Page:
“We see ourselves very much as being a part of a living archive of the sound of our time and as such are pleased to partner with The British Library on a number of future projects. Their usage of the platform in the collection of John Berger’s archive in June 2009 showed very simply how powerful high quality, geolocated audio could easily create a compelling narrative”.

Given the wide scope of soundscapes, it is important to gather and maintain a repository of sound data that can be re-analysed and studied in the future. According to the experts, this type of database will be extremely valuable in understanding the type and distribution of various sounds in our environment, providing a good opportunity for researchers to access large amounts of soundscape files quickly and easily.

The British Library is the national library of the United Kingdom and one of the world’s greatest research libraries. It provides world class information services to the academic, business, research and scientific communities and offers unparalleled access to the world’s largest and most comprehensive research collection. The Library’s collection has developed over 250 years and exceeds 150 million separate items representing every age of written civilisation. It includes: books, journals, manuscripts, maps, stamps, music, patents, newspapers, photographs and sound recordings in all written and spoken languages.

The British Library Sound Archive is one of the largest sound archives in the world. It holds over a million discs, 200,000 tapes, and many other sound and video recordings. The collections come from all over the world and cover the entire range of recorded sound from music, drama and literature, to oral history and wildlife sounds. Collection material comes in every conceivable format, from wax cylinder and wire recordings to CD and DVD, and from a wide variety of private, commercial and broadcast sources. The British Library Sound Archive also operates a wide-ranging recording programme of its own.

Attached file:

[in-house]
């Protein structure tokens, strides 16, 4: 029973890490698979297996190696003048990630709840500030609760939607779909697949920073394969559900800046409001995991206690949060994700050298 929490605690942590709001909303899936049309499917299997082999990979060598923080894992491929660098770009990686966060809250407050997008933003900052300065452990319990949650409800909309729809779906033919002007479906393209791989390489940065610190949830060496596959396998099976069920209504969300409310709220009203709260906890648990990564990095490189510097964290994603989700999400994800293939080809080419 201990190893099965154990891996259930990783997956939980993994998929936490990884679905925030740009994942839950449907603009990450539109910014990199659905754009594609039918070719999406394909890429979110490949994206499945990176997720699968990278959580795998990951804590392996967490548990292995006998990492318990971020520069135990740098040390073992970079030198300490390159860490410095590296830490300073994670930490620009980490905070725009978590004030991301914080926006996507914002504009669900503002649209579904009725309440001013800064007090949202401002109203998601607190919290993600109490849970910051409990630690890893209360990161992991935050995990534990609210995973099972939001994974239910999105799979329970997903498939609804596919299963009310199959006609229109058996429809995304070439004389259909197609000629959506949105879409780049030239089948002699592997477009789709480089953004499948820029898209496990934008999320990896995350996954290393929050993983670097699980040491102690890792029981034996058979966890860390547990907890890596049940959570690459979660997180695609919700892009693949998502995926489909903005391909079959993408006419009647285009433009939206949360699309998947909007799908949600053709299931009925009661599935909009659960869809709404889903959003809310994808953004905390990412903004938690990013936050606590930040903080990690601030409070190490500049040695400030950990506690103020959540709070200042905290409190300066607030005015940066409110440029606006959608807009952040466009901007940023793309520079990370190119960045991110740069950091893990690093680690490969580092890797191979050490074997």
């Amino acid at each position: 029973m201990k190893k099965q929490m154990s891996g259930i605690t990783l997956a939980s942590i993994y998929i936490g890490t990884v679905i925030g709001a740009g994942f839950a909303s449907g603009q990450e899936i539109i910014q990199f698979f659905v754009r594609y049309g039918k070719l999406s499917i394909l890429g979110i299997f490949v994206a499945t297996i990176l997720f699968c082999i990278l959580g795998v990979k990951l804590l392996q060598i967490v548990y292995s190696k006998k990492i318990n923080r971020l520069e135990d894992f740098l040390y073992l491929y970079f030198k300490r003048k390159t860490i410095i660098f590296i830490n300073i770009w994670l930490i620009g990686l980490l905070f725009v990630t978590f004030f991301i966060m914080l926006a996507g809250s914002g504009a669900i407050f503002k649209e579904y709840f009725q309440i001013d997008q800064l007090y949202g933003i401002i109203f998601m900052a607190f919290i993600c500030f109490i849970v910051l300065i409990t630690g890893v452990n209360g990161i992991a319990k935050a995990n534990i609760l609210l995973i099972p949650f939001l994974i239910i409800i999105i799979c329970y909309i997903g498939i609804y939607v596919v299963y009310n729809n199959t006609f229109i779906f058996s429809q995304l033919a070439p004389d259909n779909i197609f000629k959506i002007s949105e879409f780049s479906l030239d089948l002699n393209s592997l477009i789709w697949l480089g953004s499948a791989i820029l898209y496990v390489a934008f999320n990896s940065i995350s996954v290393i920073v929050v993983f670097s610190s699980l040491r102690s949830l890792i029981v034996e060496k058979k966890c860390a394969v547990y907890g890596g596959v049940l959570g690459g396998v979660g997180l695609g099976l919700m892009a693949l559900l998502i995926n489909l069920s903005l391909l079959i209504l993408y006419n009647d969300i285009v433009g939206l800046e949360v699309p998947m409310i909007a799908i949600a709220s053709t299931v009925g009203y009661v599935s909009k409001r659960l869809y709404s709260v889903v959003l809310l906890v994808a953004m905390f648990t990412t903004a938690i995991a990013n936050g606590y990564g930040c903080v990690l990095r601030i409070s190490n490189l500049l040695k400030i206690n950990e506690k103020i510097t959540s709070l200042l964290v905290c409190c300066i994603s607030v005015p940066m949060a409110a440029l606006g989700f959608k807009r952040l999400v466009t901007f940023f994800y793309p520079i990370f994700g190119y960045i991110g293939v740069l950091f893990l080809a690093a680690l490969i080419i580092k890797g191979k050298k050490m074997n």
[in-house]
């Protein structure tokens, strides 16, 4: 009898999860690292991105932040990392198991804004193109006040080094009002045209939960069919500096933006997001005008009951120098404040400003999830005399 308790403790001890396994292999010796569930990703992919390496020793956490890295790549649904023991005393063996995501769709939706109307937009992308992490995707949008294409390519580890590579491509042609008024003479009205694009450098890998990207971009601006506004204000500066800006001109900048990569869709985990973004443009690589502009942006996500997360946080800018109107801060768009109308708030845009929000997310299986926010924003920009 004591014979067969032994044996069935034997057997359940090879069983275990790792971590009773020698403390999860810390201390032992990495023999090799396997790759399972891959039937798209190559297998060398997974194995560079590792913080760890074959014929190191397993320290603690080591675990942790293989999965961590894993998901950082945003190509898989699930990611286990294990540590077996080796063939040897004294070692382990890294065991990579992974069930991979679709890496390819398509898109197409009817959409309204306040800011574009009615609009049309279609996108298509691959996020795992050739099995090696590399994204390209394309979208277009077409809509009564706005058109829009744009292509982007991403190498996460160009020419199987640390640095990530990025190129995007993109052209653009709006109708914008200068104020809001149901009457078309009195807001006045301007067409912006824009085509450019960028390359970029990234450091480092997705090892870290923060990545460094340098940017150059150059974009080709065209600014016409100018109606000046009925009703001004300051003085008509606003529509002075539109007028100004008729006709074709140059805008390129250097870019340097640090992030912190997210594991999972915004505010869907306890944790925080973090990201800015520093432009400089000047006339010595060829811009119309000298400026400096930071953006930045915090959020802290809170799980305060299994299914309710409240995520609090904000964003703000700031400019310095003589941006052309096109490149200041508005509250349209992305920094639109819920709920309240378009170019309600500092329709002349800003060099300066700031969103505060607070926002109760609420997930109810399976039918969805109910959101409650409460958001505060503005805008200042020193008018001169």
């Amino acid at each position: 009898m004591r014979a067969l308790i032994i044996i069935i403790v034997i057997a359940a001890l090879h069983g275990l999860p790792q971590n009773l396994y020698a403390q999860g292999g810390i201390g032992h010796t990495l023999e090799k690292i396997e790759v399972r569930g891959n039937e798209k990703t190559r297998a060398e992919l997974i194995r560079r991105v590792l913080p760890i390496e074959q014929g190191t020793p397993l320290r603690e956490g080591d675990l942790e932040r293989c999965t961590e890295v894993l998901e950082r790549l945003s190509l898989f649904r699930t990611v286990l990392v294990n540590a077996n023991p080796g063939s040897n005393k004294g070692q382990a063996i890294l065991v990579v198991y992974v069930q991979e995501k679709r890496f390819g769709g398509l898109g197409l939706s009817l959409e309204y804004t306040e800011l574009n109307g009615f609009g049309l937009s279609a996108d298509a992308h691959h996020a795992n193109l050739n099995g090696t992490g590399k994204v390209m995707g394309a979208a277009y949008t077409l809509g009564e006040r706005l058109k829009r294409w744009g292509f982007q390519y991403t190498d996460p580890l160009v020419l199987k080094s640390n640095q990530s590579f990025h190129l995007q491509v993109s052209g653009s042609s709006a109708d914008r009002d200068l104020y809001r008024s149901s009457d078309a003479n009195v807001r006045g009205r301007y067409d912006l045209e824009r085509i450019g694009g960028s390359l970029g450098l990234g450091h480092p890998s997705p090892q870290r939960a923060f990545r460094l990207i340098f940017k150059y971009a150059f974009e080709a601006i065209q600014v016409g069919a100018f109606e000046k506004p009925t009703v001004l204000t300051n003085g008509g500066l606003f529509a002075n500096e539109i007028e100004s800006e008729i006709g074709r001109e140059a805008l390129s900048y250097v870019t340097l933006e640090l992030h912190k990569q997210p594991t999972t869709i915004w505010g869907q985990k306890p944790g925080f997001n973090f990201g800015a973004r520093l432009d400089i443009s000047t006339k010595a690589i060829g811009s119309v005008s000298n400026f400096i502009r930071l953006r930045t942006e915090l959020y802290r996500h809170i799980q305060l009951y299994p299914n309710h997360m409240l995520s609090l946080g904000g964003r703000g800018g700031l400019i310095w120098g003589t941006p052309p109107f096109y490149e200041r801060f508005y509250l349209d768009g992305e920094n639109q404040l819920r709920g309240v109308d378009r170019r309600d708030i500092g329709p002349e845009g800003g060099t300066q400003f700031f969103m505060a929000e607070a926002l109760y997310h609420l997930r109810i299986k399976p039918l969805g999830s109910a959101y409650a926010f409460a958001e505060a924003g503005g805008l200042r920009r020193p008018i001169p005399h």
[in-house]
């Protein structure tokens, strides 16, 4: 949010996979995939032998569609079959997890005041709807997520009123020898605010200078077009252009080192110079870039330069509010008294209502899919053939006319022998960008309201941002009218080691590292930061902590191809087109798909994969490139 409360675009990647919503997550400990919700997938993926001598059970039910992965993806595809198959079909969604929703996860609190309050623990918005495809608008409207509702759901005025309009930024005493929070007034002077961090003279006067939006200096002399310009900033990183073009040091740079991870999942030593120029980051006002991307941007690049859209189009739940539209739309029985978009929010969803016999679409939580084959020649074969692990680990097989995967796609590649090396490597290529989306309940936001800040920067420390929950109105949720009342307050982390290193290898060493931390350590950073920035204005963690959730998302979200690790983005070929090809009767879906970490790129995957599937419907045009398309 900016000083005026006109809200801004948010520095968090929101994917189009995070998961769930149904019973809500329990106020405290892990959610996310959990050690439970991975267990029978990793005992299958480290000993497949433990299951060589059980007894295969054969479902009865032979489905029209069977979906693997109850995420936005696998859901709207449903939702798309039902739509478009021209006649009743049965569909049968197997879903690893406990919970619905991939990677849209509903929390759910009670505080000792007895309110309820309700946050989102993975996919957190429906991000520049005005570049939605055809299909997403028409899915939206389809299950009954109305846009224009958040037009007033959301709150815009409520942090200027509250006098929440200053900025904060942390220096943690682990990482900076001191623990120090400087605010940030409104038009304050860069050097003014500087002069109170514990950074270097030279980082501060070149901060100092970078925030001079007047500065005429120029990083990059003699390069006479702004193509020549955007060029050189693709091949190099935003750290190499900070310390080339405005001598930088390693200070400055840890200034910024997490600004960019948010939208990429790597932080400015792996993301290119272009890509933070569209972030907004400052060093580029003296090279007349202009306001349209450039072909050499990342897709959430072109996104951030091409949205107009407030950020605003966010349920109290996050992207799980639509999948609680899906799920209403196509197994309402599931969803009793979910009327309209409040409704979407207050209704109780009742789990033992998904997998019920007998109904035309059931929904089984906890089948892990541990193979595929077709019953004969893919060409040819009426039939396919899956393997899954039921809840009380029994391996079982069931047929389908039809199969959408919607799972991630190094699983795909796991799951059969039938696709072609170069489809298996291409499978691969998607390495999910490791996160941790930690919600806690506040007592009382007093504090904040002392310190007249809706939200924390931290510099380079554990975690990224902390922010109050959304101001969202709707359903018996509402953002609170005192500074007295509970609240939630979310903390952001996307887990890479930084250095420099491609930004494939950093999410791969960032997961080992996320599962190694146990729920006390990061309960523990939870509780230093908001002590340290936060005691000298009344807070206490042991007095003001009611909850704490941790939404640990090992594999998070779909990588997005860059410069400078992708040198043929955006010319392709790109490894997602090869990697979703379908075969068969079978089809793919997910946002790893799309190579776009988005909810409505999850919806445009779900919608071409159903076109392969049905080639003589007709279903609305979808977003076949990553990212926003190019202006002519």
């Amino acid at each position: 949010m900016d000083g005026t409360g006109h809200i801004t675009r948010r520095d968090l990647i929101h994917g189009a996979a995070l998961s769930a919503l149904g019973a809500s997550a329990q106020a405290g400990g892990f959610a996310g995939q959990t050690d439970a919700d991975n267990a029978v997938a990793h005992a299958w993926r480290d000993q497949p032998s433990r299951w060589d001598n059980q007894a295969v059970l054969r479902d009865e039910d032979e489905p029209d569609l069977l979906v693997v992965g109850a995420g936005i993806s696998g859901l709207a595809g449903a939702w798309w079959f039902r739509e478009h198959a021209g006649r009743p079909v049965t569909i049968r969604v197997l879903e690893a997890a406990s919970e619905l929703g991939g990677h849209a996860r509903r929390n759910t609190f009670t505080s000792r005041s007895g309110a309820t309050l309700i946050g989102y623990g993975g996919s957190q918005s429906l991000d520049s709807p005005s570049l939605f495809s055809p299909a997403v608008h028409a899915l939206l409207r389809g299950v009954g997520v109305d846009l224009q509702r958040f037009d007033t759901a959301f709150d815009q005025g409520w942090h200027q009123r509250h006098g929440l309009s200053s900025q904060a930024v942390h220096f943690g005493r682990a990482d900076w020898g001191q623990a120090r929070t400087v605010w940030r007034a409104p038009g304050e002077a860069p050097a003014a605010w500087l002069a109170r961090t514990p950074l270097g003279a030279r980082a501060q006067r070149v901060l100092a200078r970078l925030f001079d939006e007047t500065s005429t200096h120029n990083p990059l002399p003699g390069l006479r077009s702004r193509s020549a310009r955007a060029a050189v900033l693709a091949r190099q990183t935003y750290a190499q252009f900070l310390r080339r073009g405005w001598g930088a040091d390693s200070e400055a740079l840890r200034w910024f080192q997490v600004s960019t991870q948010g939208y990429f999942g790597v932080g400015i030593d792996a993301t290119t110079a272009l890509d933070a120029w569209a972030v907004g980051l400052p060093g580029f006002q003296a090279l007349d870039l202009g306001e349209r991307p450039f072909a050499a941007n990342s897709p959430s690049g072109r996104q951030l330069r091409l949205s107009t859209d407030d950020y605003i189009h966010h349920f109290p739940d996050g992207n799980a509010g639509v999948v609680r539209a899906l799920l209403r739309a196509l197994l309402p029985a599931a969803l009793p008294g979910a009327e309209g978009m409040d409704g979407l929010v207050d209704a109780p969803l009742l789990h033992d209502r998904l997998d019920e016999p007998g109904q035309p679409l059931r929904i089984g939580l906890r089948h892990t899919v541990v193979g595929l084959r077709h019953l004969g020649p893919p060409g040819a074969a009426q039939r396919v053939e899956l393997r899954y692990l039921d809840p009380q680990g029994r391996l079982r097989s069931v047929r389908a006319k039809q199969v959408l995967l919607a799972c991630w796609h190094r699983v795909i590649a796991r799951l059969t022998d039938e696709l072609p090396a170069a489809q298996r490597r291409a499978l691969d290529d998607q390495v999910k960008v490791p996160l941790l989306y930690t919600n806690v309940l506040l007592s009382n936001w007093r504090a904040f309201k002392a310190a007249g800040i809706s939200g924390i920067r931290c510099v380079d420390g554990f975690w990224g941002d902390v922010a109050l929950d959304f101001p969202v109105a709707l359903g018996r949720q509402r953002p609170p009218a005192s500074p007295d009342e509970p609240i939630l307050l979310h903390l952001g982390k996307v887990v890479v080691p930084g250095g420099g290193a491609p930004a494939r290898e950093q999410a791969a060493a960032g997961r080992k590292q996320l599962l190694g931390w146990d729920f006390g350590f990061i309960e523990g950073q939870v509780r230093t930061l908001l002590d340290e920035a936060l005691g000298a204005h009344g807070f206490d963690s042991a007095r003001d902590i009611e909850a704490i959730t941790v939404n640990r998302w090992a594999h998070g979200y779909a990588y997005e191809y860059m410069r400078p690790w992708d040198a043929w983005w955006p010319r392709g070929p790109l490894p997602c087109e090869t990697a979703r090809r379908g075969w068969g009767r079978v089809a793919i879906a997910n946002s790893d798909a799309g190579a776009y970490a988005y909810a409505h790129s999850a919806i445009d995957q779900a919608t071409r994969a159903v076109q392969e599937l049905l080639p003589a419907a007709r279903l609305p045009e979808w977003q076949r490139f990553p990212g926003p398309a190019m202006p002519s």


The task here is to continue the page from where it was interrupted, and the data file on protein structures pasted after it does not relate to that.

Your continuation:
The files for the UK Sound Map will be generated as Free Lossless Audio Codec (FLAC) files to preserve the full fidelity of the original recordings.

Pilot work on the UK SoundMap has been supported by the Engineering and Physical Sciences Research Council-funded Noise Futures Network, whose primary purpose has been to facilitate interdisciplinary (multi-interest) research on future soundscapes.

AudioBoo, the award winning service, available at launched in March 2009. Audioboo is a mobile and web platform that allows for the simple recording of broadcast quality audio, the ability to add a picture, title and location details which is then uploaded to, where it can be instantly shared with friends, family or the world. The platform supports posting to Twitter, Facebook and other social platform as well as the ability to record via the web.

AudioBoo provides an App for iPhone and Android smartphones, (described as the No.1 such application by PC Pro). Notable users include Stephen Fry, BBC Radio 1, 3 & 6, The World Service, The Guardian and the British Army. AudioBoo’s professional version users include The Royal Opera House, British Library and Open University.